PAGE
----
Dear IRS Employees: Emails Go To Congress, So Let’s Text

For more than two years, President Obama has denied there is an IRS problem, quipping that there is not a smidgen of corruption at the IRS. He has long claimed that any missteps were innocent, entirely the fault of bonehead decisions in local offices. On his recent Daily Show appearance, President Obama was at it again:

You’ve got this back office, and they’re going after the Tea Party. Well, it turned out, no, Congress had passed a crummy law that didn’t give people guidance in terms of what it was they were trying to do. They did it poorly and stupidly. The truth of the matter is that there was not some big conspiracy there. They were trying to sort out these conflicting demands. You don’t want all this money pouring through non-for- profits, but you also want to make sure everybody is being treated fairly.”

Yet it is harder and harder to believe. IRS documents have revealed a Lois Lerner email about teaching IRS staffers to understand the potential pitfalls of revealing too much information to Congress. Forget email. Instead, the IRS used a neat instant messaging system that automatically deleted office communications. House Oversight Committee documentation suggests it was used deliberately by IRS officials to evade public scrutiny. The fact that the IRS use instant messaging to hide internal communications came out more than a year ago, yet it is still pooh poohed by the administration.

Lois Lerner testifies before the House Oversight and Government Reform Committee March 5, 2014.

Lois Lerner testifies before the House Oversight and Government Reform Committee March 5, 2014.

IRS Commissioner Koskinen has claimed he was unaware of the instant-messaging system. Maybe, but Mr. Koskinen was not convincing in trying to explain away Ms. Lerner’s obstruction. Congress found Ms. Lerner in contempt after she professed her innocence, and thereafter took the Fifth. Much later, she broke her silence to Politico, saying she did nothing wrong. In fact, she was the victim, she said. The U.S. Attorney’s Office said in this letter that she will not be charged with contempt.

Some of the real juice may be in text or instant messages. In 2013, when the IRS targeting scandal was brewing, Ms. Lerner asked an IRS IT specialist if the IRS saved texts? The response was music to Ms. Lerner’s ears. No, they are not automatically saved, was IT’s response. The IT person went on to say that saving them was possible, though, so be careful. “Perfect,” was Ms. Lerner’s reply. And remember all those many millions of dollars of taxpayer money the IRS spent looking?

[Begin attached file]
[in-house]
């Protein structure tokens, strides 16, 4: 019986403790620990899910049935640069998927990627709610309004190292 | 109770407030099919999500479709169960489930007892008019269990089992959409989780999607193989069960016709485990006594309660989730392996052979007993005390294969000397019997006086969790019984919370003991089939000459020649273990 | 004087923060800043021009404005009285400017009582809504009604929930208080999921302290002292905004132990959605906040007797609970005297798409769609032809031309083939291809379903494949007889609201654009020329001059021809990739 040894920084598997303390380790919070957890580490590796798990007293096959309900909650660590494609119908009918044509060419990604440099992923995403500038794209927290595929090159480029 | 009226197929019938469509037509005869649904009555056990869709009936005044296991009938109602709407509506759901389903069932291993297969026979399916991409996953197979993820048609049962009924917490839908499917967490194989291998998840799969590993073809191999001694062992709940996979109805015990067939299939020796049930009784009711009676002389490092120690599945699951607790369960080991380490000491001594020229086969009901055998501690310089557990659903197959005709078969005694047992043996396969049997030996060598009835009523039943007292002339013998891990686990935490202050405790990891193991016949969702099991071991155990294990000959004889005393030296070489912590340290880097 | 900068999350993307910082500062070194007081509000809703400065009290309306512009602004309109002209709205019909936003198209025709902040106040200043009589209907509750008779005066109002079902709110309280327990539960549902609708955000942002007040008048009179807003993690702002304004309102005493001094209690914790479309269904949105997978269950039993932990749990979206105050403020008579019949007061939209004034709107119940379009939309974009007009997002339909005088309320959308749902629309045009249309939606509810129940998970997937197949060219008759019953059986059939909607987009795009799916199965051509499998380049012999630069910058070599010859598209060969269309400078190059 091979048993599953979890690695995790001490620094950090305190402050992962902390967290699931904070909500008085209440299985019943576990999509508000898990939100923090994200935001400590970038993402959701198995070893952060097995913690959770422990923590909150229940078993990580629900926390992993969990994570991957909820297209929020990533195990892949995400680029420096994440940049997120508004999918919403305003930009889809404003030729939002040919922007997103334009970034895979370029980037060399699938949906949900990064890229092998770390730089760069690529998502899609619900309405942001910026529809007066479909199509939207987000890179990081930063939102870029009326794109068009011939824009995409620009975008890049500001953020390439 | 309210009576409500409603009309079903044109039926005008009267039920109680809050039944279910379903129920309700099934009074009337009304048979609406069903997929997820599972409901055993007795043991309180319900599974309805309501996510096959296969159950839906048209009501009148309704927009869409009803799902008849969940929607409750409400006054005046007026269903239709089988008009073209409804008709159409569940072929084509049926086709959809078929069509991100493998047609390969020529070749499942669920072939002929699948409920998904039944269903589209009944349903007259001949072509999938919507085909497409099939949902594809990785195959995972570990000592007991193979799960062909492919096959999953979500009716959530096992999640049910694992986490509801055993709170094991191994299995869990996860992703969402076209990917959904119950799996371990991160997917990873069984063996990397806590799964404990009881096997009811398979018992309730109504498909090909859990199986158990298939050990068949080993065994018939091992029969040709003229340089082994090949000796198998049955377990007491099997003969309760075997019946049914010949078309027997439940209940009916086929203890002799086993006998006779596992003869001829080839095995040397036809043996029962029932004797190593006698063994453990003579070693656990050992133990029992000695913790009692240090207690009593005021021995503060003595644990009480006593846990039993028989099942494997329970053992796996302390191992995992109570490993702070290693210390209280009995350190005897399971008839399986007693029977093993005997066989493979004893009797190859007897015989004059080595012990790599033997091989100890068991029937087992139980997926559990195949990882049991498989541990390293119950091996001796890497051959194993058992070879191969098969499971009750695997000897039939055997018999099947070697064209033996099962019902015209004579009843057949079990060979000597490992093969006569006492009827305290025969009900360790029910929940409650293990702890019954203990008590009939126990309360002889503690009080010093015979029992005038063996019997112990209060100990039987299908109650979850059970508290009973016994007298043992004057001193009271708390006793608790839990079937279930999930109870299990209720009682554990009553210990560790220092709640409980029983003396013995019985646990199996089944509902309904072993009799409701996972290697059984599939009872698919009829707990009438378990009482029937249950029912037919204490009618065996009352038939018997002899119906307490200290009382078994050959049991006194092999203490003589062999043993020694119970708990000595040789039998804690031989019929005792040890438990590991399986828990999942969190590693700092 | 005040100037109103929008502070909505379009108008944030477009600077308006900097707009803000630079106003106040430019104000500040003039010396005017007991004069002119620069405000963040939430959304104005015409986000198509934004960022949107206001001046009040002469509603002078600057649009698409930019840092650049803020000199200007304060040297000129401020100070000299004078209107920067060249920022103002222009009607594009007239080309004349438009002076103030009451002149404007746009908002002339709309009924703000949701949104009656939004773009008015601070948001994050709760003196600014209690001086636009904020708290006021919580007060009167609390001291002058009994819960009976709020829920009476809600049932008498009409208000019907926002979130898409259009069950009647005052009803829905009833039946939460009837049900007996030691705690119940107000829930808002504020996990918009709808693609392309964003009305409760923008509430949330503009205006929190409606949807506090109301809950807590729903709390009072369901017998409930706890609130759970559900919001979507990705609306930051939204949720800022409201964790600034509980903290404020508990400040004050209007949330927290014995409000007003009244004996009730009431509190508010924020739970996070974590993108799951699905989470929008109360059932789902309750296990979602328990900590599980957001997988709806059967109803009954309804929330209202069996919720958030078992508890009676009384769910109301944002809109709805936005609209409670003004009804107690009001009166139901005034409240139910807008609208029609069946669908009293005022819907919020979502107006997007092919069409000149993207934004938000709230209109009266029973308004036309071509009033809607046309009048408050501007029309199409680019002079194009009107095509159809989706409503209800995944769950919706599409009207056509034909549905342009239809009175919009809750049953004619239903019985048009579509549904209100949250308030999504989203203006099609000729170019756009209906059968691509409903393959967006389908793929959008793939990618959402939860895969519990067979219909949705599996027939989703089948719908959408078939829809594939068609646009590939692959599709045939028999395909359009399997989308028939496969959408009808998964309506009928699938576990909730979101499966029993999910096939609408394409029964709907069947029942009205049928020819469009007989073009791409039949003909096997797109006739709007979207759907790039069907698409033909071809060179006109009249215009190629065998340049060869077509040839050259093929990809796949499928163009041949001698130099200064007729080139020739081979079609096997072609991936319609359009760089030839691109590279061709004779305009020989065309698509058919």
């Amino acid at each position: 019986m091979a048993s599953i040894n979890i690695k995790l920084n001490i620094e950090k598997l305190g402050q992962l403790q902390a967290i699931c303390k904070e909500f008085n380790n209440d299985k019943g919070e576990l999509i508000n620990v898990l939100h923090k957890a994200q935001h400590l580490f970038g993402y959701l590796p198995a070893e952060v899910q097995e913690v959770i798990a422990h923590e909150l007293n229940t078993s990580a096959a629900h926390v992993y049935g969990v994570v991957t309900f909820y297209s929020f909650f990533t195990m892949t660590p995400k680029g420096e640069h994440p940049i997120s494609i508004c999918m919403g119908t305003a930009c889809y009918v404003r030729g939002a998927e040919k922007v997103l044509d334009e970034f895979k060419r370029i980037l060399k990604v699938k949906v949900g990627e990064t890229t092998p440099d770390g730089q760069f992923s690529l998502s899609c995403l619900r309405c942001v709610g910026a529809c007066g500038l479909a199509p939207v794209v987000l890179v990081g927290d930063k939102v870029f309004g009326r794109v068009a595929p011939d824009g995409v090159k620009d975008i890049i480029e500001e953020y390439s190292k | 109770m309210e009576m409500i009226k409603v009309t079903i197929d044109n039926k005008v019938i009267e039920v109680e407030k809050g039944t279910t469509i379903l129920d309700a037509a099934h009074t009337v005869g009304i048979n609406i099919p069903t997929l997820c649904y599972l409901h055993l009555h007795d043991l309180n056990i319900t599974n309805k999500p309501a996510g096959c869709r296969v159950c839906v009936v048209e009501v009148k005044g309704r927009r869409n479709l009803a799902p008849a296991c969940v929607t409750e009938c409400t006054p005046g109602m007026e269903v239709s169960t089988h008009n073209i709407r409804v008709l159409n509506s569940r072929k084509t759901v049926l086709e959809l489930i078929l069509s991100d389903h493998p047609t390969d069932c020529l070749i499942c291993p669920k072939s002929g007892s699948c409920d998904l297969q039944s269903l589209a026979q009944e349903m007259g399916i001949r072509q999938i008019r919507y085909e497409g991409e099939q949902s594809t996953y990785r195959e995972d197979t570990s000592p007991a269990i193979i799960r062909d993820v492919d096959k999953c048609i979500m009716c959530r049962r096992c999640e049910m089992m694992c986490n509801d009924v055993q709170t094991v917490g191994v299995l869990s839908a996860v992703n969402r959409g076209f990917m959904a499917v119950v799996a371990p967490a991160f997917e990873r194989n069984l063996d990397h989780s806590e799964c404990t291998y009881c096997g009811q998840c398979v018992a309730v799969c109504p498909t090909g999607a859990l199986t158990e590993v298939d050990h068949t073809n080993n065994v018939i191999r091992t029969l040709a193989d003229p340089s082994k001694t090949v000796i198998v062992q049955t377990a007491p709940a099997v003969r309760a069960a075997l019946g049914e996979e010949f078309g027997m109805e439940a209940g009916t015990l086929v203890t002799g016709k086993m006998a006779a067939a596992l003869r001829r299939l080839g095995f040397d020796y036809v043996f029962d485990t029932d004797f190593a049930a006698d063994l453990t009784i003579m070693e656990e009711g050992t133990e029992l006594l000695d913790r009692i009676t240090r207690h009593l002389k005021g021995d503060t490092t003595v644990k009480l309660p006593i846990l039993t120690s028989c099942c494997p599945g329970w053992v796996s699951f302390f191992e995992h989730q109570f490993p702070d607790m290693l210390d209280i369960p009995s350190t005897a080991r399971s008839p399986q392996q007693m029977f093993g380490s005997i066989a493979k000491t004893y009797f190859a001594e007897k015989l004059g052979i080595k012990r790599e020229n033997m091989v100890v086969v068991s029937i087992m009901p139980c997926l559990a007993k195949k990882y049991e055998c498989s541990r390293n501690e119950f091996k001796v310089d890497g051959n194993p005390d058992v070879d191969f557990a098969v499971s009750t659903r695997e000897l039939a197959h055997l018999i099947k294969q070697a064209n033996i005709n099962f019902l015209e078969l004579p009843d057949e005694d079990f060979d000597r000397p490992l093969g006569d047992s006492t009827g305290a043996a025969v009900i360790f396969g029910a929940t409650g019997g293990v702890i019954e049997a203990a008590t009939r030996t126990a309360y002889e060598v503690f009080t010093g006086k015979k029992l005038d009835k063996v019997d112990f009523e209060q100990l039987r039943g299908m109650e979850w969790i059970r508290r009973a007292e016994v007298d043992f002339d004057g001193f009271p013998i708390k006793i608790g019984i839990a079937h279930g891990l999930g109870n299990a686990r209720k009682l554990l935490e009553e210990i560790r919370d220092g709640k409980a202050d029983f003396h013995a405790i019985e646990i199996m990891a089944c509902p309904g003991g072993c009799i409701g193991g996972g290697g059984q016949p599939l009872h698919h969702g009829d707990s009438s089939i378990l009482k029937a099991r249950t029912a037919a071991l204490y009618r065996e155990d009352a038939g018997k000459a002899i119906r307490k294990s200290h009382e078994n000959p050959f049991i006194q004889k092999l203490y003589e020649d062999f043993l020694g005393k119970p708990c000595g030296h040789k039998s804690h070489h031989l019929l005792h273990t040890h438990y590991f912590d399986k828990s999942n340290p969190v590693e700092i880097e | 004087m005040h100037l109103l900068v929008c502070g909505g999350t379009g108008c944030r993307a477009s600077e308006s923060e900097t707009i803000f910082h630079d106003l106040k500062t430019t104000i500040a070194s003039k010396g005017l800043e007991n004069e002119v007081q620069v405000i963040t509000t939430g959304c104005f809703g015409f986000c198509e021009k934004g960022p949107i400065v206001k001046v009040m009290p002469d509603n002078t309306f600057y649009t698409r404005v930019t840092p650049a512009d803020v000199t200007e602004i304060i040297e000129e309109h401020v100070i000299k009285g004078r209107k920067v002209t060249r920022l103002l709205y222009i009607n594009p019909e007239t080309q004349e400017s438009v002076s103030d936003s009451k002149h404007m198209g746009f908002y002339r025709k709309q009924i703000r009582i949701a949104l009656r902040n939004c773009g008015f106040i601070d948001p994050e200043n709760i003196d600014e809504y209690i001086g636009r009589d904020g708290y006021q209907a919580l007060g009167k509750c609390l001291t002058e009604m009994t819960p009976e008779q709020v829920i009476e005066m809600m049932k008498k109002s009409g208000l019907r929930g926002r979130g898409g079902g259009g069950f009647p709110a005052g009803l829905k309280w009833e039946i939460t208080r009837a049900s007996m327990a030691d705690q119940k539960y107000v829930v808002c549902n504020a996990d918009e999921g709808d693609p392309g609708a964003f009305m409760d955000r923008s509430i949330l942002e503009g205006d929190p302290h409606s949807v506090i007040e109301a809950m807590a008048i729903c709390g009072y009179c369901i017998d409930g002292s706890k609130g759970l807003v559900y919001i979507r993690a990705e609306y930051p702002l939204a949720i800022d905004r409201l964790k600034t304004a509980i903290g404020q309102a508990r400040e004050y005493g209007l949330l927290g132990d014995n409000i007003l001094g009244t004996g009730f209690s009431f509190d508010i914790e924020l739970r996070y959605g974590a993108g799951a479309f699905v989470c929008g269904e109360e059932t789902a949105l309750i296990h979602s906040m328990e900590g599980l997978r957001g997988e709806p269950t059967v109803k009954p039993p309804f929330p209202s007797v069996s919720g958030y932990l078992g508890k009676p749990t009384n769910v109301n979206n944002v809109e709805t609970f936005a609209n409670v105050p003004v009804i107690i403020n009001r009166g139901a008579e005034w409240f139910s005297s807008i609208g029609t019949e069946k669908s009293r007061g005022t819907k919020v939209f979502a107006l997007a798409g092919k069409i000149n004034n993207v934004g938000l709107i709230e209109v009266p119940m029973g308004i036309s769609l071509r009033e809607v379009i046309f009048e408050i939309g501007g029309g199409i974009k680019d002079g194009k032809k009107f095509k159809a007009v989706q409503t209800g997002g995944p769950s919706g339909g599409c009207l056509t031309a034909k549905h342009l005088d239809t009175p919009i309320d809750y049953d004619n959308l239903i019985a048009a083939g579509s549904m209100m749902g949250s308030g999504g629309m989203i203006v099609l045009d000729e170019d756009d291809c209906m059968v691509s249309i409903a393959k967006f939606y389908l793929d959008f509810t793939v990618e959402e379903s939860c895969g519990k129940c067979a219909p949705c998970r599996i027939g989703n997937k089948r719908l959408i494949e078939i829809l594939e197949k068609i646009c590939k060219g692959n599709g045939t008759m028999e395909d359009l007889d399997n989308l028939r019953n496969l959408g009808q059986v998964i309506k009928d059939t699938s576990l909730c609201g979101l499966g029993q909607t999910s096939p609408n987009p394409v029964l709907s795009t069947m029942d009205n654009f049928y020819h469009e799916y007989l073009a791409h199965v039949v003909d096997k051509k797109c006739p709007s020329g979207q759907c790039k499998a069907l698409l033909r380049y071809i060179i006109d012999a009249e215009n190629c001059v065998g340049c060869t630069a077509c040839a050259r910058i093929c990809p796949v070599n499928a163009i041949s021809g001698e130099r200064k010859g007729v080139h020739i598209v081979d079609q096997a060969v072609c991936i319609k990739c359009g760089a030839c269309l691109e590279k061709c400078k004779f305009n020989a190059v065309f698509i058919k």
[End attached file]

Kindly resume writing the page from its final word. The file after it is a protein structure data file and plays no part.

Yet House Members were recently told by the Inspector General that the IT staff of the IRS said they were never even asked for backup tapes to find Lerner’s emails. Deputy Inspector General Tim Camus said finding the emails was easy. “They were right where you would expect them to be,” he told the Oversight Committee.

Records reveal that Ms. Lerner received $129,000 in bonuses, averaging $43,000 a year on top of her salary during the time she was presiding over alleged discrimination against conservative nonprofitsEven before Ms. Lerner became the face of the IRS targeting scandal, there were allegations she had prior history of targeting conservatives. She would become what George Will called the scowling face of the state.

She repeatedly refused to testify, yet collects a nice federal pension. Of course, Mr. Koskinen has testified before Congress numerous times. On March 26, 2014, he pledged that the IRS would produce all of Ms. Lerner’s emails. Yet he knew there were big problems, and the ‘facts’ and dates just don’t line up. Mr. Koskinen lamented the lost or destroyed backup tapes. Mr. Koskinen testified he had “confirmed” that all of the tapes were unrecoverable.

In fact, approximately 700 backup tapes had not been erased and contained relevant information. The inspector general said the 700 still-good backup tapes recovered were found within 15 days of the IRS’s informing Congress they were not recoverable! What was so difficult? The inspector general’s staff simply drove to Martinsburg, WV and asked for the tapes. The IRS had never even asked whether the tapes existed. Well, maybe they sent a text.

For alerts to future tax articles, follow me on Forbes. You can reach me at Wood@WoodLLP.com. This discussion is not intended as legal advice, and cannot be relied upon for any purpose without the services of a qualified professional.

via The Tax Lawyer http://ift.tt/1D8DYCb

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